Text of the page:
With the cops tailing him, in Metcalf, Guy heads to the park, and spots Bruno, who tries to escape on a carousel. A dumb cop fires at Guy, and shoots the innocent carousel operator, who falls and pulls the lever that sends the carousel careening faster and faster. The two lead characters battle it out on the careening carousel as the cops can do nothing. They try to jump on, but are thrown off by the speed of the turning. Bruno tries to throw an annoying kid off the carousel, but Guy saves him. Bruno gets the upper hand and Guy is holding on for dear life from a carousel pole as Bruno tries to kick him off. An old man who works at the amusement park crawls under the carousel and stops it, causing it to fly apart. A carousel miniature was used for the crash, and the people in front were shot in front of a blank screen. Afterwards, Bruno is crushed, Guy tells the cop the whole story, but Bruno denies it to the end. This is a wise move for the film and avoids the Hollywood ending, and makes Bruno all the more memorable a villain. Fortunately for Guy, though, his hand opens with Guy’s lighter inside- how he would be clutching it after such a struggle is never explained; but the vendor who recognized Bruno from the night Miriam was killed, identifies Bruno as ‘the killer’ of Miriam, although this is all a pretty big assumption. With this thin revelation, for some reason, the cops are more than content to let Guy come in the next morning to answer questions, even though there’s been a major debacle, Bruno and the carousel operator are likely dead, and there will be dozens of injuries, if not offscreen deaths from the stoppage of the carousel, as well as lawsuits aplenty, due to the destruction of the carousel and the police recklessness in shooting an innocent man. The film, however improbably, ends with Guy cleared, and he and Anne on a train again, as a minister asks Guy if he is Guy Haines, just as Bruno did. The couple walks away without a word, and the minister is puzzled.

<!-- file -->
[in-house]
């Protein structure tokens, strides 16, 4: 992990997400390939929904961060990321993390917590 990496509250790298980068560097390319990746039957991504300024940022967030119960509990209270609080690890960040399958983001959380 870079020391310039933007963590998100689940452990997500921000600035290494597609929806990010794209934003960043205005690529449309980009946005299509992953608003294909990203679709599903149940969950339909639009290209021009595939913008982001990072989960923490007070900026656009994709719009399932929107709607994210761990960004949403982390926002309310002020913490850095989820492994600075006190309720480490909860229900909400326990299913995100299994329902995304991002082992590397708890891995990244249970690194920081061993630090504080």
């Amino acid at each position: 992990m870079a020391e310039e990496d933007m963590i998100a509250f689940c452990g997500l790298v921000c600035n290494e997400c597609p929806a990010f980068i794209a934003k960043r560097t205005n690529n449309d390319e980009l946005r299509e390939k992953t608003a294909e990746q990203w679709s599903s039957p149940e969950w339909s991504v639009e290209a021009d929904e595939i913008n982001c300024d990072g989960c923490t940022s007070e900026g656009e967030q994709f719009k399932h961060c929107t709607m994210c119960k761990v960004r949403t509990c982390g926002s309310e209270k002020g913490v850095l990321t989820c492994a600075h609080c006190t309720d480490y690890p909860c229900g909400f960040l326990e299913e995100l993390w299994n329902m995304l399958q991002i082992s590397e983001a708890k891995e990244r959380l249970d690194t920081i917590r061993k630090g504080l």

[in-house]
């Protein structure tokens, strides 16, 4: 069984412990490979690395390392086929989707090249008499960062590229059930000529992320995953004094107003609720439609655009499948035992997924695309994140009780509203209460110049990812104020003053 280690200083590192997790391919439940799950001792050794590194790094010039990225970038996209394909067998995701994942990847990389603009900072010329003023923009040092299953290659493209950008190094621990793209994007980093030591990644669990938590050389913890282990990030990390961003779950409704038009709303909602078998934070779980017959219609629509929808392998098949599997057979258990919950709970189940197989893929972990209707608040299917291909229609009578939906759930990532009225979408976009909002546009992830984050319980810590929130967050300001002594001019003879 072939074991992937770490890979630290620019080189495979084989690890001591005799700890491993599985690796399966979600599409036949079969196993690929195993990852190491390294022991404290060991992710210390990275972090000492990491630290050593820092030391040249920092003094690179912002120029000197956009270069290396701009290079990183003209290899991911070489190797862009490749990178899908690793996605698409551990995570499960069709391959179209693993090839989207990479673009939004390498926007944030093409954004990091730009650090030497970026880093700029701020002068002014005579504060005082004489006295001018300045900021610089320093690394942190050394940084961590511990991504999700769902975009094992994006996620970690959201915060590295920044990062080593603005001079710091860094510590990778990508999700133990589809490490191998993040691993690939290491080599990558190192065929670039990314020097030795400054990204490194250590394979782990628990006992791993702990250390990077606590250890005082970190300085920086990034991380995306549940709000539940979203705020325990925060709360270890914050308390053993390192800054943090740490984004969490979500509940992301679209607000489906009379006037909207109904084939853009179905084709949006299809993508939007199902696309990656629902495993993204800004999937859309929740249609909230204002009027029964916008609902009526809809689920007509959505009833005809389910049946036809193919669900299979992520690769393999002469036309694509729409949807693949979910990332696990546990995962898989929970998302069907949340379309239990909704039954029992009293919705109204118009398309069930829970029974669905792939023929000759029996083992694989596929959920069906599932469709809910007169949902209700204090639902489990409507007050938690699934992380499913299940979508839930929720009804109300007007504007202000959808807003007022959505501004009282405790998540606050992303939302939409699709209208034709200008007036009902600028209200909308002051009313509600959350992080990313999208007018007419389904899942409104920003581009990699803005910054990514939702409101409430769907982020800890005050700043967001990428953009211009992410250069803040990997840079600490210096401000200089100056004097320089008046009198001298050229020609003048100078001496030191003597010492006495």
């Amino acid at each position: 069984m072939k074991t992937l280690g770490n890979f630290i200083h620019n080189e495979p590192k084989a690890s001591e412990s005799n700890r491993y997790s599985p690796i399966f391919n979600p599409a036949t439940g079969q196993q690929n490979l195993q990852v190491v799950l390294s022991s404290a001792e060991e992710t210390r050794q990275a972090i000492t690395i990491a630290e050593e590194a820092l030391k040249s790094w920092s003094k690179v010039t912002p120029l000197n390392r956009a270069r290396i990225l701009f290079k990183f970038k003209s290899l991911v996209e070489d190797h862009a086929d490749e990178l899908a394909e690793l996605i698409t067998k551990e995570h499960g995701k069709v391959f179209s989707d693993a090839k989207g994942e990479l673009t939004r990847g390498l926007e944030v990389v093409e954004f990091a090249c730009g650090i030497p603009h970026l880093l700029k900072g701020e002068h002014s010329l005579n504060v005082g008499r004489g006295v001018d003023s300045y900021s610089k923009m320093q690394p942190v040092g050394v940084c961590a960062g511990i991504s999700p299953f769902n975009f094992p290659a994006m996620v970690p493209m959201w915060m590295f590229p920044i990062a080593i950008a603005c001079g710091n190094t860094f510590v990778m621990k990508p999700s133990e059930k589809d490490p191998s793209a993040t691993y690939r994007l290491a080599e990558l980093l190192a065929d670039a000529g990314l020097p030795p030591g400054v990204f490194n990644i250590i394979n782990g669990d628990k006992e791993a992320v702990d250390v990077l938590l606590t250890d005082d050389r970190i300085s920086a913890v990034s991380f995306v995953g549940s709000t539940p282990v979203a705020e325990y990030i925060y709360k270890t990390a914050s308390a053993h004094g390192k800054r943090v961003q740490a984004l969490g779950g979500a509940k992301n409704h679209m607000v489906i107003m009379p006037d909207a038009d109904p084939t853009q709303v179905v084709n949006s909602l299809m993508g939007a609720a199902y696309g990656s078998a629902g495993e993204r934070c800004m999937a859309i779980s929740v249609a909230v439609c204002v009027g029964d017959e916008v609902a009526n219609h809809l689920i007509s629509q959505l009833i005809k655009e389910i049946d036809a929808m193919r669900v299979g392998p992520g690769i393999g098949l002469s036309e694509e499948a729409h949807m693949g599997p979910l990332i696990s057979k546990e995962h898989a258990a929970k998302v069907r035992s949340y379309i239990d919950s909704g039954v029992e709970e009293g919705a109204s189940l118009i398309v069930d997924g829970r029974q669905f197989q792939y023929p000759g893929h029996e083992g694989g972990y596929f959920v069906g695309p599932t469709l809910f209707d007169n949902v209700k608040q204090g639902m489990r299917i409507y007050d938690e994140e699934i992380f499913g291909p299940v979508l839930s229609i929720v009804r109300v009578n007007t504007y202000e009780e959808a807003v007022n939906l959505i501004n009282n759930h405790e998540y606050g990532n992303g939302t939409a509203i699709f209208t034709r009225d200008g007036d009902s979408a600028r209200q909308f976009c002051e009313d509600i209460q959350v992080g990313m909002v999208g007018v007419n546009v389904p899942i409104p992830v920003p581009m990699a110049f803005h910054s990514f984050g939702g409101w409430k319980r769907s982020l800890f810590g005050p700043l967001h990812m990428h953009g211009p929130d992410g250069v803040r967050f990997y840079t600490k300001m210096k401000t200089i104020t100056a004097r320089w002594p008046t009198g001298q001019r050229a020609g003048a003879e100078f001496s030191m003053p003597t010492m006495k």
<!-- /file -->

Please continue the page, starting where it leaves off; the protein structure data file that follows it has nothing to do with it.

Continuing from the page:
The film is a study in contrasts: Guy is stolid, linear, and an example of the 20th Century American social climber. Bruno is Old World, decadent, and seemingly bored with life. In a sense, he is much like the bored thrill killers in Rope- the film where Granger is the strangler. The film is also a wealth of details- humorous and otherwise. Bruno’s mother (Marion Lorne) is a typical Hitchcockian female nutbag. She’s not a shrew, but clearly demented, as evidenced by her Modernist-like painting of a portrait of a saint that Bruno takes as his father, whom he hates (the feeling is manifestly mutual). Bruno also states that she forces him to wear a tie pin that spells out his name, something that others later identify him with. Another great aspect of the film is the musical scoring. When Guy is alone the film plays like a standard Hollywood melodrama, but Bruno brings the music of chaos- like a Dalian nightmarish interlude. Dimitri Tionkin was behind this effective scoring, and the cinematography by Robert Burks is first rate.